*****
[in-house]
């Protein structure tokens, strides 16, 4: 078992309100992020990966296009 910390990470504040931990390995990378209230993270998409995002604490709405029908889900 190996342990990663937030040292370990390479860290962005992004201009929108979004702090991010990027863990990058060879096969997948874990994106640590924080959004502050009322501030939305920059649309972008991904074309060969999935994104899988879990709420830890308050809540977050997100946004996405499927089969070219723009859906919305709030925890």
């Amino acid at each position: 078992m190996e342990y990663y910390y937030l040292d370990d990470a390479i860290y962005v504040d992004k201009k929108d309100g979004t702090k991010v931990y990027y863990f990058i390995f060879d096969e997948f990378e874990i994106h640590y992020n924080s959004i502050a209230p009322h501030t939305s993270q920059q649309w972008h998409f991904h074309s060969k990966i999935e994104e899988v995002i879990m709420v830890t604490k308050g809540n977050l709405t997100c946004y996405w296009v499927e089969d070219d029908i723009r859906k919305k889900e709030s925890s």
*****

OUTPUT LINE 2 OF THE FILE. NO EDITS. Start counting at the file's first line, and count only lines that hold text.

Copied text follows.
């Protein structure tokens, strides 16, 4: 078992309100992020990966296009 910390990470504040931990390995990378209230993270998409995002604490709405029908889900 190996342990990663937030040292370990390479860290962005992004201009929108979004702090991010990027863990990058060879096969997948874990994106640590924080959004502050009322501030939305920059649309972008991904074309060969999935994104899988879990709420830890308050809540977050997100946004996405499927089969070219723009859906919305709030925890």